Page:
Bonhoeffer uses a similar phrase 'worldly Christianity'. It's J Gresham Machen that I want to line up most closely with. See his Christianity and culture here. Having done commentaries on Proverbs (Heavenly Wisdom) and Song of Songs (Heavenly Love), a matching title for Ecclesiastes would be Heavenly Worldliness. For my stance on worldliness, see 3 posts here.

Antinomianism, Legalism, Arminianism and Hyper-Calvinism

I noticed this quotation in Tim Keller's new book on preaching
Referring to legalism and antinomianism he says
 
“Both come from the belief that God does not really love us or will our joy, and from a failure to see that “both the law and the gospel are expressions of God’s grace.” For both the legalist and the antinomian, obedience to the law is simply the way to get things from God, not a way to get God, not a way to resemble, know, delight, and love him for his sake.” (p 55)
 
It reminded me of the way John MacLeod in Scottish Theology (recently republished by Banner of Truth) also sees two opposite errors having a surprisingly similar source. This time Hyper-Calvinism and Arminianism.
 
In regard to the claims of God, each of these extremes worked from a common principle which they turned to opposite ends. The Hyper Calvinistic brethren held that there is no worldwide call to Christ sent out to all sinners to whom in the letter the Gospel comes, neither are all bidden to take Him as their Saviour. On the other hand, they maintained that Christ is held forth or offered as Saviour to those only whom God effectually calls. They reasoned that man, as a bankrupt in spiritual resources, cannot be called upon to do what is out of the compass of his power. He can neither repent nor believe. So it was out of place to call upon him to do what he cannot do.
In this, when we look into it, we find the common Arminian position that man’s responsibility is limited by his ability. The Arminian holds to the presence of a certain ability in those that are called; otherwise sinners could not be called upon to repent and believe the Gospel.
Each side takes up the principle from its own end. They fail together to recognise that the sinner is responsible for his spiritual impotence. It is the fruit of sin; and man’s sin does not destroy nor put out of court God’s right to ask for an obedience alike in service and repentance and faith that His sinful creatures have disabled themselves from yielding to Him. His title to make His demand is entirely and absolutely unimpaired. He claims but His own when He bids man, made in His likeness and for His glory, serve Him and be the doer of His will as He makes it known. When He calls upon him to repent He but asks what He is entitled to. When He bids the sinner who needs the Saviour receive Him, as His own, He is altogether within His rights in doing so. There is a glorious superiority to man’s reasonings shown by Him who bids the deaf to hear and the blind to look that they may see.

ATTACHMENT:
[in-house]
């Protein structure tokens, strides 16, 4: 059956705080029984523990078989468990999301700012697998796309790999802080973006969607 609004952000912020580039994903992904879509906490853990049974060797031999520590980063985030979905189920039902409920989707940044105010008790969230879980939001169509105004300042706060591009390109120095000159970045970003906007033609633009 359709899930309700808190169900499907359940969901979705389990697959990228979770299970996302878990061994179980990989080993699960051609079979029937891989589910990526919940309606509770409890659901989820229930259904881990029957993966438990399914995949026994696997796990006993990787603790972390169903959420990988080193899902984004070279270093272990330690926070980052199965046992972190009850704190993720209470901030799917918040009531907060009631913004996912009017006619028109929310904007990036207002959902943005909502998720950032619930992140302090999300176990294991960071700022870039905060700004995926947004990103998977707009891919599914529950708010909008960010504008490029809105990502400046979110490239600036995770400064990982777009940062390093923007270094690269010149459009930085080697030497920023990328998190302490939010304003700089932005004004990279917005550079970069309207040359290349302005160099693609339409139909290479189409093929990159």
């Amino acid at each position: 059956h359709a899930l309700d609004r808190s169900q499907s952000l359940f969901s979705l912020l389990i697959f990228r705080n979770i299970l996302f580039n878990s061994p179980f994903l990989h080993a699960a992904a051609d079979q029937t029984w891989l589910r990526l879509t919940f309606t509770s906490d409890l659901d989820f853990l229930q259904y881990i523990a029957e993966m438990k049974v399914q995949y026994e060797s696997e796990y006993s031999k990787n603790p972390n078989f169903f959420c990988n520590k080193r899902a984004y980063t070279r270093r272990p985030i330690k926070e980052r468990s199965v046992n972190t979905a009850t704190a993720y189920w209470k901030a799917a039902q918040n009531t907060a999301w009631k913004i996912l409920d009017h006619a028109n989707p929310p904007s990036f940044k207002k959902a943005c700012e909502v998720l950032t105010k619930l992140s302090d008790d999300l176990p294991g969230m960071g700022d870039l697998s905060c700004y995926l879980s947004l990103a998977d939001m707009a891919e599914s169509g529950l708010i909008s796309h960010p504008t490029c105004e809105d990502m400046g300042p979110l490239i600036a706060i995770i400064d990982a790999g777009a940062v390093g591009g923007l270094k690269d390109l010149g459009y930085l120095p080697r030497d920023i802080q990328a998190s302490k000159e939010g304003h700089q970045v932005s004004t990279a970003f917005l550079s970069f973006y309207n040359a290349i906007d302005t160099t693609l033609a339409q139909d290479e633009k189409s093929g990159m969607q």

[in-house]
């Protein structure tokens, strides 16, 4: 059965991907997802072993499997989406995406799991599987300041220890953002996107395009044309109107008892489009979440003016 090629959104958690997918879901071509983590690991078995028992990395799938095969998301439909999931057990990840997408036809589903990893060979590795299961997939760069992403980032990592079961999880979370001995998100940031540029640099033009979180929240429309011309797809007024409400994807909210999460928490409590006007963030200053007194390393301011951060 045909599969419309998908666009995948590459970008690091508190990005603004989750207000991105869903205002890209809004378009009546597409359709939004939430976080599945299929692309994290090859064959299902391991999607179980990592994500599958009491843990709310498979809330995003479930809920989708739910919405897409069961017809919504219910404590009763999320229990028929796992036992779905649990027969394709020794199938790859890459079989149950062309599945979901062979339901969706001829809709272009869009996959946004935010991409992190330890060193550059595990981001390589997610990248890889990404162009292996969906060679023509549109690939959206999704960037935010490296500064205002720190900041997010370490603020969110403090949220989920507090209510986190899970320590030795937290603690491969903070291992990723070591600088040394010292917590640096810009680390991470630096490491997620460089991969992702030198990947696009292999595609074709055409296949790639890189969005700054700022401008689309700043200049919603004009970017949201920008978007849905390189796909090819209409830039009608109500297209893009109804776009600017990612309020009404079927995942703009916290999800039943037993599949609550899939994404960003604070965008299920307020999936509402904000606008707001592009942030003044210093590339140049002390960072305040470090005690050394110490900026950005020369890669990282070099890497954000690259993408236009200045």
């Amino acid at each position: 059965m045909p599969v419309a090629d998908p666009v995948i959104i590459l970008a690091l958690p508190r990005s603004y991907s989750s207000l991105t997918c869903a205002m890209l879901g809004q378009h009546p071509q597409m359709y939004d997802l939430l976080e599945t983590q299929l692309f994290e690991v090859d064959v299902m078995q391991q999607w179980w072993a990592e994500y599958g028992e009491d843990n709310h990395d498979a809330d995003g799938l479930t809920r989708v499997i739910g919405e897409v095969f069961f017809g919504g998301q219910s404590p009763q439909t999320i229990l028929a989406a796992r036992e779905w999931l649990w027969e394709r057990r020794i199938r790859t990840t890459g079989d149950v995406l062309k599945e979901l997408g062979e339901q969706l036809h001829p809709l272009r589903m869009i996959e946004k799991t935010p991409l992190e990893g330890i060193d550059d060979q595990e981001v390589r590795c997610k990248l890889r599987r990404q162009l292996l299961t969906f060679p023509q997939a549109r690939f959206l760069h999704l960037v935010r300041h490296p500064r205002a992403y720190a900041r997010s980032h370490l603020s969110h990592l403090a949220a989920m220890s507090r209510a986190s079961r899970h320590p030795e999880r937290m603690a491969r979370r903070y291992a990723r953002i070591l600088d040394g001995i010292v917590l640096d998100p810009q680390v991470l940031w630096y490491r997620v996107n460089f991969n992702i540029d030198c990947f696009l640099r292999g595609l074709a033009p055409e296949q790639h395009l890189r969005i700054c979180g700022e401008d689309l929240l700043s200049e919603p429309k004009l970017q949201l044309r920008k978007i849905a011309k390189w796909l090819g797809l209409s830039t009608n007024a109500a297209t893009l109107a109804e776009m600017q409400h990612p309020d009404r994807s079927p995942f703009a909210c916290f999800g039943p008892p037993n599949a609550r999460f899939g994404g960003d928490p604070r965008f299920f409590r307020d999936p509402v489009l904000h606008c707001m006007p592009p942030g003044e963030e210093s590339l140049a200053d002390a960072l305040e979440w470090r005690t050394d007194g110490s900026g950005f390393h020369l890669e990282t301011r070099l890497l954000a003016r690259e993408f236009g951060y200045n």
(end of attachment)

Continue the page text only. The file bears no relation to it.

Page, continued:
2 comments:

Karl Gilliham said...

Hello Gary,

Basically, Hyper Calvinism and Calvinism are the same when it comes to salvation. Both believe that Christ died only for the individuals who are the elect, and God regenerates the elect before faith, and the elect cannot resist the call, and will come to Christ. You both conclude that the individuals who are not the elect are left to their destruction. I understand that Hyper Calvinists and Calvinist have a different approach when it comes to evangelism, but if you think about it, they both agree that the good news is only good news for the elect (the elect by their understanding), and not good news for anyone else because they cannot be saved by the preaching of the gospel because it is not for them.

Mostyn Roberts said...

Hi Karl.
1. A problem for Arminianism that no-one can be saved by the preaching of the gospel, whether they hear it or not, unless God is at work in the preaching and in their heart. So as even most Arminians would admit, God has to be involved somewhere along the line; free will just is not enough. Calvinists are simply more consistent and more biblical in taking it back to source.
2. Hyper Calvinism is very different from Calvinism. Its basic problem is just as Gary says in his post - a limitation of human responsibility by the scope of its ability. Like Arminianism. The difference between it and Calvinism is much more, and different from, an approach to preaching the gospel. You might as well say Roman Catholicism and Protestantism are the same because both believe in the Trinity.
3. Arminianism is more limiting than Calvinism in terms of who will be saved. Not only is its gospel not saving in itself, because after all God , on its scheme, saves no-one; but what of all who do not hear? Surely a God who is loving enough to send his Son into the world to die for everyone should be loving enough to make sure everyone hears the gospel? But no - he apparently leaves it to his church to do its best to reach as many as possible. This is crushing for the church, and demeaning of God. Far better to own a God, as the Bible does, who plans salvation from beginning to end - including making sure that all he has elected to eternal life will hear.

Mostyn